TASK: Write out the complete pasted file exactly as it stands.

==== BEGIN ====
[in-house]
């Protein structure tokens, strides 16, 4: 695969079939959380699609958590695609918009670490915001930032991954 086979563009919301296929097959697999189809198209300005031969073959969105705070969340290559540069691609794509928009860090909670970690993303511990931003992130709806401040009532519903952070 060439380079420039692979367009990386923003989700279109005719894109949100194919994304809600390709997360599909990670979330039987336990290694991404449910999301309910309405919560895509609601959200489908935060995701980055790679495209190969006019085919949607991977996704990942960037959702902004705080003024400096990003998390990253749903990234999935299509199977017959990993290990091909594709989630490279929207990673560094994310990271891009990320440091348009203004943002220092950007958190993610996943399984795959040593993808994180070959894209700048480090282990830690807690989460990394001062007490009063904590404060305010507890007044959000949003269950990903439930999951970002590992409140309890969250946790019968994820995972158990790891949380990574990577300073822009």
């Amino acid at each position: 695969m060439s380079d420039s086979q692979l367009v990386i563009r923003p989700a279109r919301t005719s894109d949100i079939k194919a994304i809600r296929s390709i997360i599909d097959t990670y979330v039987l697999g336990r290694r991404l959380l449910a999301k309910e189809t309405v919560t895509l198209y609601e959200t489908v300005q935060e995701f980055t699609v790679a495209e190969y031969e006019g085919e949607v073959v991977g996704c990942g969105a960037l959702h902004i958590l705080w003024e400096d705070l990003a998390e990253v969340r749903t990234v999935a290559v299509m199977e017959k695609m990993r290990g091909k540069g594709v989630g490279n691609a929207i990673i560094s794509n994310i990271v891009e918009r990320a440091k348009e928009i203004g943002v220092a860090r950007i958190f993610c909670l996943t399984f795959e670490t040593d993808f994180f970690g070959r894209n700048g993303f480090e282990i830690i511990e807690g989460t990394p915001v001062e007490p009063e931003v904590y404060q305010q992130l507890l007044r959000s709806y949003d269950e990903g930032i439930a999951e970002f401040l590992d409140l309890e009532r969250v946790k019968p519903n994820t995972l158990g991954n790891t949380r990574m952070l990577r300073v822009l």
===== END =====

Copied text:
[in-house]
């Protein structure tokens, strides 16, 4: 695969079939959380699609958590695609918009670490915001930032991954 086979563009919301296929097959697999189809198209300005031969073959969105705070969340290559540069691609794509928009860090909670970690993303511990931003992130709806401040009532519903952070 060439380079420039692979367009990386923003989700279109005719894109949100194919994304809600390709997360599909990670979330039987336990290694991404449910999301309910309405919560895509609601959200489908935060995701980055790679495209190969006019085919949607991977996704990942960037959702902004705080003024400096990003998390990253749903990234999935299509199977017959990993290990091909594709989630490279929207990673560094994310990271891009990320440091348009203004943002220092950007958190993610996943399984795959040593993808994180070959894209700048480090282990830690807690989460990394001062007490009063904590404060305010507890007044959000949003269950990903439930999951970002590992409140309890969250946790019968994820995972158990790891949380990574990577300073822009």
């Amino acid at each position: 695969m060439s380079d420039s086979q692979l367009v990386i563009r923003p989700a279109r919301t005719s894109d949100i079939k194919a994304i809600r296929s390709i997360i599909d097959t990670y979330v039987l697999g336990r290694r991404l959380l449910a999301k309910e189809t309405v919560t895509l198209y609601e959200t489908v300005q935060e995701f980055t699609v790679a495209e190969y031969e006019g085919e949607v073959v991977g996704c990942g969105a960037l959702h902004i958590l705080w003024e400096d705070l990003a998390e990253v969340r749903t990234v999935a290559v299509m199977e017959k695609m990993r290990g091909k540069g594709v989630g490279n691609a929207i990673i560094s794509n994310i990271v891009e918009r990320a440091k348009e928009i203004g943002v220092a860090r950007i958190f993610c909670l996943t399984f795959e670490t040593d993808f994180f970690g070959r894209n700048g993303f480090e282990i830690i511990e807690g989460t990394p915001v001062e007490p009063e931003v904590y404060q305010q992130l507890l007044r959000s709806y949003d269950e990903g930032i439930a999951e970002f401040l590992d409140l309890e009532r969250v946790k019968p519903n994820t995972l158990g991954n790891t949380r990574m952070l990577r300073v822009l």